Capital Benchmark Partners, LLC
Financial Planning Firm for Women Small Business Owners

Blog

CFP Atlanta, GA

Fee only Financial Planner Atlanta, GA

Female Financial Planner

Woman Financial Planner

Female Financial Planner Atlanta

Woman Financial Planner Atlanta

Financial Planning for Women

Financial Planning for Entrepreneurs Atlanta

Financial Planning for Entrepreneurs

Financial Planning for Millennials Atlanta

Financial Planning for Millennials

weekly blog.png

7 Common Items Missing from Your Financial Net Worth Statement

cathryn-lavery-fMD_Cru6OTk-unsplash.jpg

7 Common Items Missing from Your Financial Net Worth Statement


Your financial net worth statement is a primary benchmarking tool that not only inventories the details of your wealth, but it can also help you monitor your financial progress.

 We use this tool with every client and often find these 7 common line items most fail to consider and report on their financial net worth statement:

 1. Cars and other motor vehicles

 Understandably, most people exclude these depreciating assets from their net worth, unless they are collectibles. However, the value of cars or other motorized vehicles lies in the money you receive when you sell them. Thus, they should be under the “Other” category on your net worth statement.

 2. Collectibles

 This includes luxury handbags, coins, artwork, and other collector’s items. Some view their collection as merely a hobby and do not consider it “serious” enough to be part of their worth. However, if the total value of the collection exceeds $2,000, then it may be worth it to include on your net worth statement. 

We worked with a client who has a large collection of Jordans totaling about $17,000. Originally, he thought of his collection as a fun hobby for personal enjoyment, not realizing that the sneaker market is a billion dollar industry. We included the value of his collection on his net worth statement since there’s a significant market for it.

 3. Jewelry

 If you have insurance on any piece of jewelry or collection of jewelry, the jewelry needs to be included because of its value. As an example, most married couples forget to include their wedding bands and engagement rings.

 4. Cash value on life insurance

 If you own a permanent life insurance policy, such as whole life or universal life, you more than likely have cash value stored with the policy. Although life insurance is not a vehicle for savings, a permanent life insurance policy has a cash value feature in which a portion of your paid premiums is “set aside” within the policy and earns interest.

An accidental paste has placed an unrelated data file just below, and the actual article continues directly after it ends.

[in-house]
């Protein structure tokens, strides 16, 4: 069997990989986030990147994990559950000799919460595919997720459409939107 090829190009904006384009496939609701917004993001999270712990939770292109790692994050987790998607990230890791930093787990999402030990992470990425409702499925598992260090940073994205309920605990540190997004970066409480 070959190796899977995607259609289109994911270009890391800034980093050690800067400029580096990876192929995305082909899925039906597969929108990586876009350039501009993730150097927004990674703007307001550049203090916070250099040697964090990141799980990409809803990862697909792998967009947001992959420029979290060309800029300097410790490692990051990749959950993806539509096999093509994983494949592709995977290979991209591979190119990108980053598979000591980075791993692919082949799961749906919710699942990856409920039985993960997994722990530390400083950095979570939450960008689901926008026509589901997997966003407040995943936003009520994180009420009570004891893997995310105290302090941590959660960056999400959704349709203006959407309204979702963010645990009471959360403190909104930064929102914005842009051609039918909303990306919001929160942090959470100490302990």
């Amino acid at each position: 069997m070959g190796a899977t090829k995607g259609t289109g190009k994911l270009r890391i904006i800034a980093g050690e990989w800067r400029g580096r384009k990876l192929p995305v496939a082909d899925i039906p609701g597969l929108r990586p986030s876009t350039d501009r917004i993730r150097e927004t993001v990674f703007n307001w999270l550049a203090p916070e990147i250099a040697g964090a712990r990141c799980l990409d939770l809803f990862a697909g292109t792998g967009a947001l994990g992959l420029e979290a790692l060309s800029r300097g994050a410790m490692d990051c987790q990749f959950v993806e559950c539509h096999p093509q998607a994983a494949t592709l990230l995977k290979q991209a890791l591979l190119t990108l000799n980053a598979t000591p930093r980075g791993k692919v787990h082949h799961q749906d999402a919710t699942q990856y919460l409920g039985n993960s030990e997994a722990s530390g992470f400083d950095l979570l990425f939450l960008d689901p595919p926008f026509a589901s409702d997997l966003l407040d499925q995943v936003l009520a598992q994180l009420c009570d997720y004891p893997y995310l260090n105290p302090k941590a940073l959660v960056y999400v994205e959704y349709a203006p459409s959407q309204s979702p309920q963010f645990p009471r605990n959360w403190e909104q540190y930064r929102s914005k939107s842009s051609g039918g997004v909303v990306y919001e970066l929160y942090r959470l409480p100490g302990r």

5. Taxes and liens

 If you failed to pay taxes and the IRS or state puts a lien – a right to hold possession of property until the debt is paid  – on any asset, it needs to be included in your net worth under the “Debt/Liabilities” column because you owe money to an entity.

 6. Hospital bills

 Outstanding hospital bills need to be included in the “Debt/Liabilities” category of your net worth statement, regardless of repayment plans you may have with the hospital.

 7. Student loans

 Currently, the graduate or professional student loan interest rate is 6.08% nationally, while the average interest you can potentially earn in a savings account in this type of market is around 0.36%. By not taking your student loans seriously and paying them off, your money is eaten up by 5.72% each year. And that’s not even considering inflation yet!

The Bottom Line: 

Being very detailed in taking inventory of all that you own as well as what you owe goes far towards making you accountable in monitoring your wealth to grow it. Be more aware of your finances.


Start building the life you’ve always wanted.


This data is for informational purposes only and Capital Benchmark Partners, LLC ("CBP") is not affiliated with any of the businesses mentioned nor endorses them. CBP is not endorsed by any third party entities for their inclusion in this article nor is compensated for mentioning them. Past performance is not a guarantee of future results. The information contained herein has been obtained from sources believed to be reliable but the accuracy of the information cannot be guaranteed.

© 2019 Capital Benchmark Partners, LLC. All rights reserved.